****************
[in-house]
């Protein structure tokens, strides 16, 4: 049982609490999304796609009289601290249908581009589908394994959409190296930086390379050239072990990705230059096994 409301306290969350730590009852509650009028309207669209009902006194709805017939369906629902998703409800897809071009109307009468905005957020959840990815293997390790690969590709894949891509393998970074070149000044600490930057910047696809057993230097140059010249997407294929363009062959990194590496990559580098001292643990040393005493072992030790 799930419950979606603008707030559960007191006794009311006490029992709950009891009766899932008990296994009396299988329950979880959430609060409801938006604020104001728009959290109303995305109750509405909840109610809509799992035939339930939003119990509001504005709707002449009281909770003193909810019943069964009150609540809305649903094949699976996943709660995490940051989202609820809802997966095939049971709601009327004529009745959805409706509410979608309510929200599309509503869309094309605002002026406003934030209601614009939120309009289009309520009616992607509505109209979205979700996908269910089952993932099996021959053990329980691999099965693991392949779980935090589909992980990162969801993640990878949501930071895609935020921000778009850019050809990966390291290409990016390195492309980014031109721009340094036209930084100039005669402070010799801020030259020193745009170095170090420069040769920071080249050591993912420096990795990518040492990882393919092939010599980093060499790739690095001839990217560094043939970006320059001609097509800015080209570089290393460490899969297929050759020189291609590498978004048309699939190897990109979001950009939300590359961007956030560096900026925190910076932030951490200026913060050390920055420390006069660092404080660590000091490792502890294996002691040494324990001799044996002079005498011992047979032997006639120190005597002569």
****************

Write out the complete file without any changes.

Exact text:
[in-house]
């Protein structure tokens, strides 16, 4: 049982609490999304796609009289601290249908581009589908394994959409190296930086390379050239072990990705230059096994 409301306290969350730590009852509650009028309207669209009902006194709805017939369906629902998703409800897809071009109307009468905005957020959840990815293997390790690969590709894949891509393998970074070149000044600490930057910047696809057993230097140059010249997407294929363009062959990194590496990559580098001292643990040393005493072992030790 799930419950979606603008707030559960007191006794009311006490029992709950009891009766899932008990296994009396299988329950979880959430609060409801938006604020104001728009959290109303995305109750509405909840109610809509799992035939339930939003119990509001504005709707002449009281909770003193909810019943069964009150609540809305649903094949699976996943709660995490940051989202609820809802997966095939049971709601009327004529009745959805409706509410979608309510929200599309509503869309094309605002002026406003934030209601614009939120309009289009309520009616992607509505109209979205979700996908269910089952993932099996021959053990329980691999099965693991392949779980935090589909992980990162969801993640990878949501930071895609935020921000778009850019050809990966390291290409990016390195492309980014031109721009340094036209930084100039005669402070010799801020030259020193745009170095170090420069040769920071080249050591993912420096990795990518040492990882393919092939010599980093060499790739690095001839990217560094043939970006320059001609097509800015080209570089290393460490899969297929050759020189291609590498978004048309699939190897990109979001950009939300590359961007956030560096900026925190910076932030951490200026913060050390920055420390006069660092404080660590000091490792502890294996002691040494324990001799044996002079005498011992047979032997006639120190005597002569």